Ancient Introgression in Mouse Lemurs (Microcebus: Cheirogaleidae) Explains 20 Years of Phylogenetic Uncertainty


  • Blake D. Fauskee Duke University
  • Andrew A. Crowl Duke University
  • Bryan Piatkowski Biosciences Division, Oak Ridge National Laboratory; Division of Computational Biology, Mayo Clinic
  • Anne D. Yoder Duke University
  • George P. Tiley Royal Botanic Gardens, Kew



Phylogenetic Networks, Gene Tree Discordance, Introgression, Phylogenomics, Mouse Lemurs, Madagascar


Mouse lemurs (genus Microcebus) are a clade of approximately 26 named species of small, nocturnal primates endemic to Madagascar. The genus radiated one to ten million years ago and is morphologically cryptic, with most species having been named within the past 20 years largely based on phylogenetic analysis of short fragments of mitochondrial data. More recent work has been focused on revisiting species designations with autosomal nuclear data using more sophisticated statistical approaches. The order of speciation events in Microcebus remains contentious, particularly with regard to the placement of the M. ravelobensis clade. We investigated support for previous phylogenetic hypotheses based on available whole-genome assemblies from six species and an outgroup. We recovered over 4,000 one-to-one orthologs from these assemblies and used concatenation and coalescent species tree methods to evaluate if differences between previous studies were due to methodological differences or to limitations from too few loci. Observed gene tree discordance was high with patterns inconsistent with incomplete lineage sorting alone. Therefore, we estimated phylogenetic networks to investigate ancient introgression events that may explain observed gene tree distributions and previous phylogenetic conflicts. A network model, invoking some role for introgressive hybridization in the early evolution of Microcebus, better characterizes phylogenetic relationships than does any binary species tree. Our results provide insights into the biogeographic history of a threatened and diverse group of primates while also highlighting an important role for phylogenetic network methods in resolving cases of phylogenetic uncertainty.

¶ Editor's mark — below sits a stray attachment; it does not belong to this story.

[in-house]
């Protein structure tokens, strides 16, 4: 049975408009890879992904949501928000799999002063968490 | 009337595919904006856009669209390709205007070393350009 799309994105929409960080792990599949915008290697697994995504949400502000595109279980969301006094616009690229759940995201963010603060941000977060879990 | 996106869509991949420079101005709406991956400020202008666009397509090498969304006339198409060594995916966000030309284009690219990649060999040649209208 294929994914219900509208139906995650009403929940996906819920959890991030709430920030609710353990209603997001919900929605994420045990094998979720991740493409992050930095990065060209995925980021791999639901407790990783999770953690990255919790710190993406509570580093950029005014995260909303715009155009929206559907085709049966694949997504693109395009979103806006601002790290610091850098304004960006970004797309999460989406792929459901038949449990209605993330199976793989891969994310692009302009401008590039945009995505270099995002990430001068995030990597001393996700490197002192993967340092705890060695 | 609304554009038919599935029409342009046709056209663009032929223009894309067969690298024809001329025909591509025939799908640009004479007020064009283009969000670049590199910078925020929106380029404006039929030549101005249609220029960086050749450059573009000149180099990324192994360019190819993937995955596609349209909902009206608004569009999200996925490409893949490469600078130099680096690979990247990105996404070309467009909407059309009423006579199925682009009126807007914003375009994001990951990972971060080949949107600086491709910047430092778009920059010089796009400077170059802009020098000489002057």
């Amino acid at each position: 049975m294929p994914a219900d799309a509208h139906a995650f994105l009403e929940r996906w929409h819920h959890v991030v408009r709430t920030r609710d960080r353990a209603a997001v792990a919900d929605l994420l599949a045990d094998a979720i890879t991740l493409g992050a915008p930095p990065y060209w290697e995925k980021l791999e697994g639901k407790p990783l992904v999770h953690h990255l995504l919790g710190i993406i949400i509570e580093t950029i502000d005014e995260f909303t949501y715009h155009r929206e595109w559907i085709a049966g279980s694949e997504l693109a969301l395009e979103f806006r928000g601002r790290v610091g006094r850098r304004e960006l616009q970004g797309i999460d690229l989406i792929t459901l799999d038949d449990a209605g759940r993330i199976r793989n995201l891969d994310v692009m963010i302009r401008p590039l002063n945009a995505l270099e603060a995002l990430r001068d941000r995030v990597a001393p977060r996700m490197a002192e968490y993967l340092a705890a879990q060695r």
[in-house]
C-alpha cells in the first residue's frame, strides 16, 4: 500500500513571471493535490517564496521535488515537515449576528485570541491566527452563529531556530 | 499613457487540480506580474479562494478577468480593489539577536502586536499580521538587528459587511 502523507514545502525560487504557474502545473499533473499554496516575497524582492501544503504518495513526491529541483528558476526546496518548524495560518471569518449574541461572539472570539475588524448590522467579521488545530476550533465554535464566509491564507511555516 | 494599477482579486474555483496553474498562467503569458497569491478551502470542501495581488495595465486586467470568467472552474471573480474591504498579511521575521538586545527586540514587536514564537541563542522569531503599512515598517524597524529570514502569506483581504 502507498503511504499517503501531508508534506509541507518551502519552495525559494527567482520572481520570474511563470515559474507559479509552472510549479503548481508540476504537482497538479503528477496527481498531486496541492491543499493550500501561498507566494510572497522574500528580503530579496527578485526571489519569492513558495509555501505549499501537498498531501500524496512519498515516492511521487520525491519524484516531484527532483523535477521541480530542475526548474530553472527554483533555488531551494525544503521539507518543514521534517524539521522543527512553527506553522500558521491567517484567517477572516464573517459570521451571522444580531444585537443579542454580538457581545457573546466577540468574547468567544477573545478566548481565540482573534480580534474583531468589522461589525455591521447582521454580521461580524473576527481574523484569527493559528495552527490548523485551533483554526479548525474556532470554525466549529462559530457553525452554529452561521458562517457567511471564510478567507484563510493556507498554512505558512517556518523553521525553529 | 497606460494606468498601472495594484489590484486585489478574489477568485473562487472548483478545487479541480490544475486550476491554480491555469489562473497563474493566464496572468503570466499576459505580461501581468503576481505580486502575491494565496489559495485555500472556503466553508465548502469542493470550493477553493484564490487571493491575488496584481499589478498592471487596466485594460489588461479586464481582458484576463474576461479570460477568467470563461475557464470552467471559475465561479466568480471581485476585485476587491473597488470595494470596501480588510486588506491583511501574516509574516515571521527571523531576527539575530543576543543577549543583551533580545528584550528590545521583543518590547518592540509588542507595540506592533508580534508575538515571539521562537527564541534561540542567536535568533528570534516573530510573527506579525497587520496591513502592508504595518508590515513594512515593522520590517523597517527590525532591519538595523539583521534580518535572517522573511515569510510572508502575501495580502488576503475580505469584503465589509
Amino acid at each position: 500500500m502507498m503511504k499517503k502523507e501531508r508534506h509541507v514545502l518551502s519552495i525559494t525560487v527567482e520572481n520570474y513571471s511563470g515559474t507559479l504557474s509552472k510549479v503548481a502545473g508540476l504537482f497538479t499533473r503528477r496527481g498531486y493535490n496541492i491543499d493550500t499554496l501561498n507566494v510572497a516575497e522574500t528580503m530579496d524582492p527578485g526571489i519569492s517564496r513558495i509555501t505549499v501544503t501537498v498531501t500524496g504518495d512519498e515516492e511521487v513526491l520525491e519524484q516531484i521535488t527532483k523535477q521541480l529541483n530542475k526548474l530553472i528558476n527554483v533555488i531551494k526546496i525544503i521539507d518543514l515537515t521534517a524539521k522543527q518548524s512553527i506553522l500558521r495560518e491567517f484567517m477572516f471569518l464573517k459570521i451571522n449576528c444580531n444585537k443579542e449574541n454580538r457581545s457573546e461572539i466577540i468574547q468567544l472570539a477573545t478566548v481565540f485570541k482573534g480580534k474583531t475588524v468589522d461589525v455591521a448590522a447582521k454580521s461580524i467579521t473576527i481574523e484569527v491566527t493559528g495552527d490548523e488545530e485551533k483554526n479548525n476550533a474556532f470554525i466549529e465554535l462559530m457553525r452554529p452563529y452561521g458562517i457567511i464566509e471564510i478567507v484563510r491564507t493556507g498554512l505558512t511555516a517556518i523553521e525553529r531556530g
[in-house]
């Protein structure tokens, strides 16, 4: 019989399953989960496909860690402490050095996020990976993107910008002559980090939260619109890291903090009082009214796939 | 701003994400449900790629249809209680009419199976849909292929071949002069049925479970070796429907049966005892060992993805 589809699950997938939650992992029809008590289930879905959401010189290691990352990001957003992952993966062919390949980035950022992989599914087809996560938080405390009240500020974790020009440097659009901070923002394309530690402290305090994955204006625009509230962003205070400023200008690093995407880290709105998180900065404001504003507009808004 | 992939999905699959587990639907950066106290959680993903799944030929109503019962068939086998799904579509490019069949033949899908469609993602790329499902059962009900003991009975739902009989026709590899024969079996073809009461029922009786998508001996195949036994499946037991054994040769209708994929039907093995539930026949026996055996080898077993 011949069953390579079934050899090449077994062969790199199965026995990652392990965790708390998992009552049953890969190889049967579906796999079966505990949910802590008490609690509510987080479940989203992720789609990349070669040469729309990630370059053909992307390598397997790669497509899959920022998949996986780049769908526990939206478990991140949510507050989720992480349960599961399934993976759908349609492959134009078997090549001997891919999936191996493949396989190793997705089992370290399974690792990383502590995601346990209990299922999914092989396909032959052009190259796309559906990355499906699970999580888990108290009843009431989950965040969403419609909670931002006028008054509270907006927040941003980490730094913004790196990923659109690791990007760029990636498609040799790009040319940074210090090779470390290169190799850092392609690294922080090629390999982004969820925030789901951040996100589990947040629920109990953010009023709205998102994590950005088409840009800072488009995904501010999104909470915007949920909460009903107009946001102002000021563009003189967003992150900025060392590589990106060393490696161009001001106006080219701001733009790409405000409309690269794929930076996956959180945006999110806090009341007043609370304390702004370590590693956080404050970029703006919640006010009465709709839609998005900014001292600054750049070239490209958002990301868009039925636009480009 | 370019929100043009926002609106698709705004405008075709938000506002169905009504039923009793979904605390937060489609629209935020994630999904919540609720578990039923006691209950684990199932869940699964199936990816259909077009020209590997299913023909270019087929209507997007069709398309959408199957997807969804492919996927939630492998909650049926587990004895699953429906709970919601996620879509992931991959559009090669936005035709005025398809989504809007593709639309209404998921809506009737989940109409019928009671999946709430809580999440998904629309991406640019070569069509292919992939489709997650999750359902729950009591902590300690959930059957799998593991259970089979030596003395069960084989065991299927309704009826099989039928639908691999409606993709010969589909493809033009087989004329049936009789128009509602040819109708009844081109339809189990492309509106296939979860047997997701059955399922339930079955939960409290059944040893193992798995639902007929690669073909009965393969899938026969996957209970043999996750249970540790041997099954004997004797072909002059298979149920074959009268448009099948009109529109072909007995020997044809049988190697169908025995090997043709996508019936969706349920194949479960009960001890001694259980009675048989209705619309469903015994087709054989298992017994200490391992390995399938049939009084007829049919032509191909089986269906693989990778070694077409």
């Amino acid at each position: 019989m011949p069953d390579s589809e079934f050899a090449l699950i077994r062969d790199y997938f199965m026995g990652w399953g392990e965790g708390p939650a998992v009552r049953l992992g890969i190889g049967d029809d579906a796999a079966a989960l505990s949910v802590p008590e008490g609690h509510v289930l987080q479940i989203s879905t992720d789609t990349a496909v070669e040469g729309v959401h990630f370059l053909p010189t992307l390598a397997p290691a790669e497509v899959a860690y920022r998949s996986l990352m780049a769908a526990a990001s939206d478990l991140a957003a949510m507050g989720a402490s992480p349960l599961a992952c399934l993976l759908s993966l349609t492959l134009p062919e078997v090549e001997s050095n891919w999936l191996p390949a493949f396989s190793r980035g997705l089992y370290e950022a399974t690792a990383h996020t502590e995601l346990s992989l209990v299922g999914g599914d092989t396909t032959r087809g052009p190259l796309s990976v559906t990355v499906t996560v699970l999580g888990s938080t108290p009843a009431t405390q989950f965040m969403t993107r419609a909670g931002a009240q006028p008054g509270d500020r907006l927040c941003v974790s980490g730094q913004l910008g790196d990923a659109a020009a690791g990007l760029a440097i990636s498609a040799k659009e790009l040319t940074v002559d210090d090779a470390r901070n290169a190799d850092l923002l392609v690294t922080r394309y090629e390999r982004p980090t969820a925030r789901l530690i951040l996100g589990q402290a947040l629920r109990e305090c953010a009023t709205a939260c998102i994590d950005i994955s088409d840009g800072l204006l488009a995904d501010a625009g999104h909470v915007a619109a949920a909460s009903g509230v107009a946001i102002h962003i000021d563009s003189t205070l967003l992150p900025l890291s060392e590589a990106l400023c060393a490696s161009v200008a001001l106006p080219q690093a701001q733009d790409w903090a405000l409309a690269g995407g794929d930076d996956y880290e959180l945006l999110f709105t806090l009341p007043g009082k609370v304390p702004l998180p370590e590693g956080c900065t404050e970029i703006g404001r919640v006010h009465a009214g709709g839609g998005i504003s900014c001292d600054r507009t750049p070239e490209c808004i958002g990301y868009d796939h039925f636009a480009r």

How to Cite

Fauskee, B., Crowl, A., Piatkowski, B., Yoder, A., & Tiley, G. (2024). Ancient Introgression in Mouse Lemurs (Microcebus: Cheirogaleidae) Explains 20 Years of Phylogenetic Uncertainty. Bulletin of the Society of Systematic Biologists, 3(1).